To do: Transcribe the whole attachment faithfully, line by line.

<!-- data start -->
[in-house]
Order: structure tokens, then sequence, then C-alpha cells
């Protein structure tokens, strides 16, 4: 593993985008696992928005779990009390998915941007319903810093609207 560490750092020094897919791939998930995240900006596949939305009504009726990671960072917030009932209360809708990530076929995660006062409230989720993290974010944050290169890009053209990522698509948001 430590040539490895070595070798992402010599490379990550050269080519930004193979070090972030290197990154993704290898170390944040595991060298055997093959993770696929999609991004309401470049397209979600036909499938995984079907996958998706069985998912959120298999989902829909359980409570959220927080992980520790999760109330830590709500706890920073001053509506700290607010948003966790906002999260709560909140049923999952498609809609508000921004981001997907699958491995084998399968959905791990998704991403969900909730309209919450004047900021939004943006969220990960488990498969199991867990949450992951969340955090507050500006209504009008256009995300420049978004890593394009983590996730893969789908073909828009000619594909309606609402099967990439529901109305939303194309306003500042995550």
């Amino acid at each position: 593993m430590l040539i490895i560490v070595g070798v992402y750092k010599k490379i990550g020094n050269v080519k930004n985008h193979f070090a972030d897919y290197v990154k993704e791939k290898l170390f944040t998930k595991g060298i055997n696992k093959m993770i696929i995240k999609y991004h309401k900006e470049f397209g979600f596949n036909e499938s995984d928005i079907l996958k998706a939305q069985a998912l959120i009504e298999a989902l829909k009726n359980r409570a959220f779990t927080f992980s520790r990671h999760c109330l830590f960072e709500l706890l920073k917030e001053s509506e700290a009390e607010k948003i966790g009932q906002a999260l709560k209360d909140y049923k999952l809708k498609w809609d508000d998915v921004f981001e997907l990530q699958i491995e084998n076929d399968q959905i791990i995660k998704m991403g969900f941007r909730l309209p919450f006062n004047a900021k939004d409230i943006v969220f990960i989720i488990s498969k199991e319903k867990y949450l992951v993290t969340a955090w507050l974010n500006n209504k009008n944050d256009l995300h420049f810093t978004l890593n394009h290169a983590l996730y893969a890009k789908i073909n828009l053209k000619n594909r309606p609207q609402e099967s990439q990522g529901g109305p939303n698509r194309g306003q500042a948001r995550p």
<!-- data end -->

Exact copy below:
[in-house]
Order: structure tokens, then sequence, then C-alpha cells
């Protein structure tokens, strides 16, 4: 593993985008696992928005779990009390998915941007319903810093609207 560490750092020094897919791939998930995240900006596949939305009504009726990671960072917030009932209360809708990530076929995660006062409230989720993290974010944050290169890009053209990522698509948001 430590040539490895070595070798992402010599490379990550050269080519930004193979070090972030290197990154993704290898170390944040595991060298055997093959993770696929999609991004309401470049397209979600036909499938995984079907996958998706069985998912959120298999989902829909359980409570959220927080992980520790999760109330830590709500706890920073001053509506700290607010948003966790906002999260709560909140049923999952498609809609508000921004981001997907699958491995084998399968959905791990998704991403969900909730309209919450004047900021939004943006969220990960488990498969199991867990949450992951969340955090507050500006209504009008256009995300420049978004890593394009983590996730893969789908073909828009000619594909309606609402099967990439529901109305939303194309306003500042995550």
């Amino acid at each position: 593993m430590l040539i490895i560490v070595g070798v992402y750092k010599k490379i990550g020094n050269v080519k930004n985008h193979f070090a972030d897919y290197v990154k993704e791939k290898l170390f944040t998930k595991g060298i055997n696992k093959m993770i696929i995240k999609y991004h309401k900006e470049f397209g979600f596949n036909e499938s995984d928005i079907l996958k998706a939305q069985a998912l959120i009504e298999a989902l829909k009726n359980r409570a959220f779990t927080f992980s520790r990671h999760c109330l830590f960072e709500l706890l920073k917030e001053s509506e700290a009390e607010k948003i966790g009932q906002a999260l709560k209360d909140y049923k999952l809708k498609w809609d508000d998915v921004f981001e997907l990530q699958i491995e084998n076929d399968q959905i791990i995660k998704m991403g969900f941007r909730l309209p919450f006062n004047a900021k939004d409230i943006v969220f990960i989720i488990s498969k199991e319903k867990y949450l992951v993290t969340a955090w507050l974010n500006n209504k009008n944050d256009l995300h420049f810093t978004l890593n394009h290169a983590l996730y893969a890009k789908i073909n828009l053209k000619n594909r309606p609207q609402e099967s990439q990522g529901g109305p939303n698509r194309g306003q500042a948001r995550p």